rear tyre whose width probably exceeds that of both front tyres combined.
The chassis is a simple steel spaceframe designed by Morgan but manufactured in Hinckley, while the body is not some glassfibre lash-up but made from beautifully crafted and ultra-light aluminium by Premier Sheet Metal in Coventry. Pretty much all Morgan does is paint, trim and assemble them.
I have been a touch nervous of sporting three-wheelers ever since one all but inverted on me around 15 years ago. More than a touch actually — I’ve not driven one since. The cockpit is snug enough to make a Caterham feel spacious. The seat is fixed but the pedal box moves, and while I still felt short of legroom, Morgan assures me production cars will fit even my 6ft 4in frame. What will not be provided, at least in this generation, EEO
is anywhere to put your left foot other than resting it on top of the clutch. The footwell is too cramped in any case and had I not pulled on my race boots in a rare moment of clarity, I’d have been driving in my socks.
You turn the key and then to reach the starter button you flip up the same cover as Eurofighter pilots flip to reach their missile release switch. I guess a little theatre never did any harm.
The air-cooled V-twin settles down at a rumbustiously farting, thumping, rasping idle. It only revs to 5200rpm and seems to make the same noise only at differing volumes throughout. It is to a Ferrari V12 what Muddy Waters is to Mozart, and none the worse for that.
Tug the fly-off handbrake, find first and burp your way out of the factory. As Morgans have been trundling up and down Malvern’s High Street for longer than even Malvern’s oldest resident is likely to remember, it causes no great sensation. Appreciative glances, the odd pointing finger, but nothing like the showstopping reception I imagine its sound and sight will likely be accorded elsewhere.
The roads round here are no place to take any car in less than optimal configuration and tune. Turns over blind crests pepper the Malvern Hills, and there are myriad camber and surface changes, not to mention some fiendish corner combinations with evilly tightening radii. How could a car hobbled with what appears to be the significant disability of having only three wheels possibly cope? Strange thing is it doesn’t feel like it’s a limb down. The engine’s finest characteristic is the way it delivers explosive power at less than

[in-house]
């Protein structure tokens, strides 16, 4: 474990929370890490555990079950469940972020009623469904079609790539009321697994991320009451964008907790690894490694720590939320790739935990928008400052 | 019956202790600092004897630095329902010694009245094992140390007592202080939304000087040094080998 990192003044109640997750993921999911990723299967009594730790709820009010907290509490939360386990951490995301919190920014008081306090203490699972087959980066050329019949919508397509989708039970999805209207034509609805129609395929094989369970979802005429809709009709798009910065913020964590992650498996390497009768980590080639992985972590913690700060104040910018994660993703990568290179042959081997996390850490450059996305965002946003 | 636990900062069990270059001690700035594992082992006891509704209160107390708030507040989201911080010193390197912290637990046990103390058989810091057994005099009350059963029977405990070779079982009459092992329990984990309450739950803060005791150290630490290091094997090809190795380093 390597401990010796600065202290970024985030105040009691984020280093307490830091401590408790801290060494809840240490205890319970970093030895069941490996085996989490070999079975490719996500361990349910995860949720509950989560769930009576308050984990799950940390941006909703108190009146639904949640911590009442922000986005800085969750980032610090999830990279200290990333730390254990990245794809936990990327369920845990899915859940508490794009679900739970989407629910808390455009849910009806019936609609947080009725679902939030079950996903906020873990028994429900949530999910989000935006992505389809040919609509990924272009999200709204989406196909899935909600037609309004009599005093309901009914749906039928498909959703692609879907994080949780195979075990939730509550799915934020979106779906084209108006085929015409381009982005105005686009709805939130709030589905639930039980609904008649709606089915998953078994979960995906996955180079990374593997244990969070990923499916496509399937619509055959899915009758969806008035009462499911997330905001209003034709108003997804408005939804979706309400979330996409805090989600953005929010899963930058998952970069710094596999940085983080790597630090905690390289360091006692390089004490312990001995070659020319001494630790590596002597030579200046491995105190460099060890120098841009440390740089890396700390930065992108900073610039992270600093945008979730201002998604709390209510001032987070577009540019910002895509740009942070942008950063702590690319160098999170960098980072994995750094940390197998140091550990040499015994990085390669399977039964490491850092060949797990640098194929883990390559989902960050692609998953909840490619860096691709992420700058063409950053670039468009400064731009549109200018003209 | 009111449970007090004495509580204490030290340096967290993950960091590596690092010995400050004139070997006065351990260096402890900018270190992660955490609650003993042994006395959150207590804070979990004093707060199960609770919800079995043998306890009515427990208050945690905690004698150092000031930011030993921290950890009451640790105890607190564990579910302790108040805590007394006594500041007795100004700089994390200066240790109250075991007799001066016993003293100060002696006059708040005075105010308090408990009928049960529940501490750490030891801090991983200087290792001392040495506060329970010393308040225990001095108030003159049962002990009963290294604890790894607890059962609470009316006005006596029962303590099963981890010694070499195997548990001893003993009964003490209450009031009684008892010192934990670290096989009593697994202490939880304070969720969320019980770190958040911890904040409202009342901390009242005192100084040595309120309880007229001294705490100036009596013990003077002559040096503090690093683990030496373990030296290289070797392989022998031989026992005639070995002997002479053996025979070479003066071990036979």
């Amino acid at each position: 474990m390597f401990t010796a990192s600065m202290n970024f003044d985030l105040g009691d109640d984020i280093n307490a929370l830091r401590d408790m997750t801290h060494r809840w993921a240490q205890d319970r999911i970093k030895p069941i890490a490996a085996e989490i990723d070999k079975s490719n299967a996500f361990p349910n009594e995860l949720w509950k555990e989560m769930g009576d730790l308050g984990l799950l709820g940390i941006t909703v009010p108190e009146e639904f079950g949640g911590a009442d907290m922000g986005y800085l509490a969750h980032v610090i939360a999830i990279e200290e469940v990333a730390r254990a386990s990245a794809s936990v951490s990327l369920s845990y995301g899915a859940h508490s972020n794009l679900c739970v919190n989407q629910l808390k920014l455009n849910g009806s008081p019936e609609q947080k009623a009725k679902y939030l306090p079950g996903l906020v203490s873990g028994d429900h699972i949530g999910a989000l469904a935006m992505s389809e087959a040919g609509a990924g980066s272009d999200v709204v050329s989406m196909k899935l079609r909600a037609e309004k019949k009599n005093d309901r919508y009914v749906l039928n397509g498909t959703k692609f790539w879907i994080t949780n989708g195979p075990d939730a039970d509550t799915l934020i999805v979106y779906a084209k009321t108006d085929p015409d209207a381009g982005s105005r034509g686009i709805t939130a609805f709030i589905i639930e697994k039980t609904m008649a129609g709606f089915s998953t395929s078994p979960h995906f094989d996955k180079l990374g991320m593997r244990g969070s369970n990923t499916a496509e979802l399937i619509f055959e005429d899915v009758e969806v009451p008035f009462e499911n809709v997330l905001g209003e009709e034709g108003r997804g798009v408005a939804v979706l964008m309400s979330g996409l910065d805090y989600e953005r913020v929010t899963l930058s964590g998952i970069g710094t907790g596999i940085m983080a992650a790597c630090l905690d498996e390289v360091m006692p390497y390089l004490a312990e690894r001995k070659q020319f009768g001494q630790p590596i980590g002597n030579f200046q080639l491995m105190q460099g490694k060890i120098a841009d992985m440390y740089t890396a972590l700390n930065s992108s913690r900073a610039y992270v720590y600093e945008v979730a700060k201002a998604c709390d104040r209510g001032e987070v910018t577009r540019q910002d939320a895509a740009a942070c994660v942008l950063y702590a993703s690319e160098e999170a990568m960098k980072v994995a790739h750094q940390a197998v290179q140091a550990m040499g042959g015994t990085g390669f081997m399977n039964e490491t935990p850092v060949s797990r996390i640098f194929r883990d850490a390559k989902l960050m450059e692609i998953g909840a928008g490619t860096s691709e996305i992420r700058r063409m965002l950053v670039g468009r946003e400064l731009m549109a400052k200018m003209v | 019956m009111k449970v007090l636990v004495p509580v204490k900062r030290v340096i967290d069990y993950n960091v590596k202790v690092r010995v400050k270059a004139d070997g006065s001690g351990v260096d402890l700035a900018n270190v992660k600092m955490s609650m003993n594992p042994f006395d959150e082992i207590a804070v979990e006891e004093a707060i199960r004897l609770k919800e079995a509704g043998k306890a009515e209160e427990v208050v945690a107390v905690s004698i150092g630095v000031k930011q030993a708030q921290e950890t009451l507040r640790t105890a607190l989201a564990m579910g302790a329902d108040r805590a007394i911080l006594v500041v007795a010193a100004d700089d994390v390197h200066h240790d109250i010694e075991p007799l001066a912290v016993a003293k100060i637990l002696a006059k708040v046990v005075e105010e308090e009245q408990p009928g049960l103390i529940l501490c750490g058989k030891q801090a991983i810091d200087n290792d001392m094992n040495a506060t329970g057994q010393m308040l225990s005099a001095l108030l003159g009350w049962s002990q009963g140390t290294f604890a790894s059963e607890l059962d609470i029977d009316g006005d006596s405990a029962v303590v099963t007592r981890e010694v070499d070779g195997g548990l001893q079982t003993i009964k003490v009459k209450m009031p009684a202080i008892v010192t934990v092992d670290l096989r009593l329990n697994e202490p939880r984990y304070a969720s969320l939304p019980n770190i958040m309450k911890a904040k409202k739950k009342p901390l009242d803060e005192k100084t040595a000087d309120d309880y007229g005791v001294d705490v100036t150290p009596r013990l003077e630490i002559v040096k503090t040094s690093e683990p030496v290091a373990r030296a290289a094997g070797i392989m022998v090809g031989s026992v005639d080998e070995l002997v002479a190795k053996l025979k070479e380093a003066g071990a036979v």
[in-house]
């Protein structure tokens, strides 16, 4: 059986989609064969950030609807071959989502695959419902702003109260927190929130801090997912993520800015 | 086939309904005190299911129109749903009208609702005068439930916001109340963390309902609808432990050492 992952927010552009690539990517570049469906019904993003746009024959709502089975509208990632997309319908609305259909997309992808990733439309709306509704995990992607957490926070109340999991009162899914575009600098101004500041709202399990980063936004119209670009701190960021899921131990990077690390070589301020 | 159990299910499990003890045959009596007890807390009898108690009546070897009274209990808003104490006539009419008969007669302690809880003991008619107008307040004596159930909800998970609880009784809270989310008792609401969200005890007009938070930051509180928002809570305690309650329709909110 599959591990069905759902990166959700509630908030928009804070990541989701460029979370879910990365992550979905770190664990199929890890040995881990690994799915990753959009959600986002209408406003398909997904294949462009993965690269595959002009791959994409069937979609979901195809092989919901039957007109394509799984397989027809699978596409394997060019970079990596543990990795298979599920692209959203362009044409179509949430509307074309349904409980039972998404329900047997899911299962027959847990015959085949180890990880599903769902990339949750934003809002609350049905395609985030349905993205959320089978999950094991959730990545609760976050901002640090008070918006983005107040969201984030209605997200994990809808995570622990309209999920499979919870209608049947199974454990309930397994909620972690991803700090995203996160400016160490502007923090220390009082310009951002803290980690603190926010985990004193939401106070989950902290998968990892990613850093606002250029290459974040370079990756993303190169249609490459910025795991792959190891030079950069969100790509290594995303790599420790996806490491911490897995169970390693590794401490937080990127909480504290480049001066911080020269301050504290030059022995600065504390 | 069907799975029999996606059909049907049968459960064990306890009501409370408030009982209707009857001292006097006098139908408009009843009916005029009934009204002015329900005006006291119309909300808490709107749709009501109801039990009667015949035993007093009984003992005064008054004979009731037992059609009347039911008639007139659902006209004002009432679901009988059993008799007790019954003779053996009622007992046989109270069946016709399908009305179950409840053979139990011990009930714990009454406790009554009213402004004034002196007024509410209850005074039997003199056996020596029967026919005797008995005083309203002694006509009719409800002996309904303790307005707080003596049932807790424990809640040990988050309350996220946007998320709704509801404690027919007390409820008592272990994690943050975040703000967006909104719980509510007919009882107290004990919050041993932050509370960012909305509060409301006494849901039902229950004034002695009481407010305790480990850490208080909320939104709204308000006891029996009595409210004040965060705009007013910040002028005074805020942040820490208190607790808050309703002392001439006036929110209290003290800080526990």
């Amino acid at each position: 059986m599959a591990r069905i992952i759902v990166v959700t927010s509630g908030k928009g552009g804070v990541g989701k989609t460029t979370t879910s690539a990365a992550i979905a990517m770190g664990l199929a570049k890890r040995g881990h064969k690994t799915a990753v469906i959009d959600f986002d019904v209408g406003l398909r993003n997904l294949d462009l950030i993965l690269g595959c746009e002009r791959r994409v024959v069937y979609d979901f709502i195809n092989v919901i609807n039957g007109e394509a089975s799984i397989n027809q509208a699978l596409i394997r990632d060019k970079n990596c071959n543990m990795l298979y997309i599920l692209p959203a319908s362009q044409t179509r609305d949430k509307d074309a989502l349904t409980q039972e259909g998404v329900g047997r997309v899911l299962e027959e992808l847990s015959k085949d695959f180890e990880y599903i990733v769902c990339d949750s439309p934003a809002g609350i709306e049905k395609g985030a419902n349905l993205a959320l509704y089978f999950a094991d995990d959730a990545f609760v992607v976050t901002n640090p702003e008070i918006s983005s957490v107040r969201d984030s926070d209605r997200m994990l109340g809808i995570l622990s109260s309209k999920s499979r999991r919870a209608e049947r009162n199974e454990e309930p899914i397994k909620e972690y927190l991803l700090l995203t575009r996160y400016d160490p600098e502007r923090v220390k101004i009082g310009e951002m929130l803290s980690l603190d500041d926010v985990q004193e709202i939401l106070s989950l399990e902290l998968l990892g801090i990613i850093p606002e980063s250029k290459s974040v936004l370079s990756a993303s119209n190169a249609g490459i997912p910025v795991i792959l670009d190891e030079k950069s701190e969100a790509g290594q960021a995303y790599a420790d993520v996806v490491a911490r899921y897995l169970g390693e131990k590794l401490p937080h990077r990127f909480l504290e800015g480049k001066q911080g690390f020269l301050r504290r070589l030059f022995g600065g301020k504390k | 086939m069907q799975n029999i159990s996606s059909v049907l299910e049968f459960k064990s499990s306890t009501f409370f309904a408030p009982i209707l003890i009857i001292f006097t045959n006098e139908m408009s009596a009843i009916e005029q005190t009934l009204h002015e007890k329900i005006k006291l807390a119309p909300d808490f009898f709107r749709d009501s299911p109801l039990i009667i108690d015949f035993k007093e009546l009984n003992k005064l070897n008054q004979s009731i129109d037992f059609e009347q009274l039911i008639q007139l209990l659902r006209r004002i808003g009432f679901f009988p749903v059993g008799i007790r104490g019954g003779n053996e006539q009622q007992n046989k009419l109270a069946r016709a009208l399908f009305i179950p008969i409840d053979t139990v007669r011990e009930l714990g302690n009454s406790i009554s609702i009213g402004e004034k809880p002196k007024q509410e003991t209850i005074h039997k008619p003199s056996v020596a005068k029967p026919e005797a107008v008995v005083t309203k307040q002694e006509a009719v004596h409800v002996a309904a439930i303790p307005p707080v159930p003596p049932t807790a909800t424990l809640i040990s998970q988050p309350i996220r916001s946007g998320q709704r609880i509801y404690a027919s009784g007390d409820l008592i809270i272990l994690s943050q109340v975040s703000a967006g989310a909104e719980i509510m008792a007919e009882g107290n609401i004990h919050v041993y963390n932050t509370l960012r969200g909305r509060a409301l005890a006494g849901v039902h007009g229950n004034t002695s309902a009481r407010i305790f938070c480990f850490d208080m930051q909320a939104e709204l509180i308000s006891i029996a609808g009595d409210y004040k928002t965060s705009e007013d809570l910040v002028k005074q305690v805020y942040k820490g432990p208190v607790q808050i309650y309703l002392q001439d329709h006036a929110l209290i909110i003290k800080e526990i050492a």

2000rpm, yet despite what you might think would be the traction limitations of one-wheel drive and all that weight slung out front, you will not overwhelm the longitudinal grip of that rear tyre on a dry surface unless you dump the clutch from a standstill.
You soon learn that torque is everything and that even at as low as 5000rpm it’s time to find another gear. Here lies disappointment, for the gearbox is nothing like the quick and slick machine it is in an MX5. I hope this is representative of nothing more than the fact it’s in a hard-worked, used and abused prototype.
So what you do is use fourth on roads you’d normally tackle in third, let the torque take the strain and concentrate on your driving instead.
Whoever set this car up needs recognition for the achievement. Despite the deeply unsettling experience of my last three-wheeler outing, within 10 minutes I was driving this threewheeler with the same level of commitment as I would a Caterham or Lotus Elise. On the track it might be different, but on public roads where margins must be left, I never once felt constrained by the car’s unorthodox configuration.
At sane speeds it doesn’t overor understeer: it just steers. And if the width of the front tyres alone makes that seem implausible, I felt the same until I drove it. Ultimately it does understeer gently, yet it combines this with ride comfort that will amaze anyone used to Morgan’s traditional sliding pillars. It’s no limousine, but it won’t make your bones rattle.
But its greatest trick is its ability to make slow seem fast. If you drive modern, powerful sports cars on huge tyres along a fine stretch of road, usually your choice is either to drive in a way not too prejudicial to the liberty of your licence which often defeats the point, or take the risk, drive the car as its maker intended and incur the wrath of other road users. By making 70mph seem like about 110mph, the Morgan solves this puzzle rather neatly. You’ll enjoy the car, keep your licence, amuse rather than infuriate the locals and spend less time stuck in traffic because you take longer to get from the head of one queue to the tail of the next.
Charles Morgan will sell you a 3 Wheeler for £30,000 but you’ll need to be prepared to wait. He already has 500 deposit cheques, enough to fill every order from now until this time next year, and that’s before any customer has driven one and before the car goes on sale in the US which, as a motorised tricycle, it is entitled to do.
I think he’s going to get swamped and not just because the car looks wonderful, is a delight to drive and is beautifully built. I think it’s deftly timed, too. It appeals across the ages (Morgan has had orders from people who owned original three-wheelers), is easy to enjoy legally, and because it weighs less than 500kg and does over 40mpg, is easier than most recreational cars to justify in these ecologically aware times.
For now, then, all seems well at Morgan, which as it is now our largest indigenous, independently-owned car manufacturer is reassuring. Next spring Charles Morgan will pull the covers off yet another new car to propel his company forward. Which is all the excuse I will need for another trip to Malvern.
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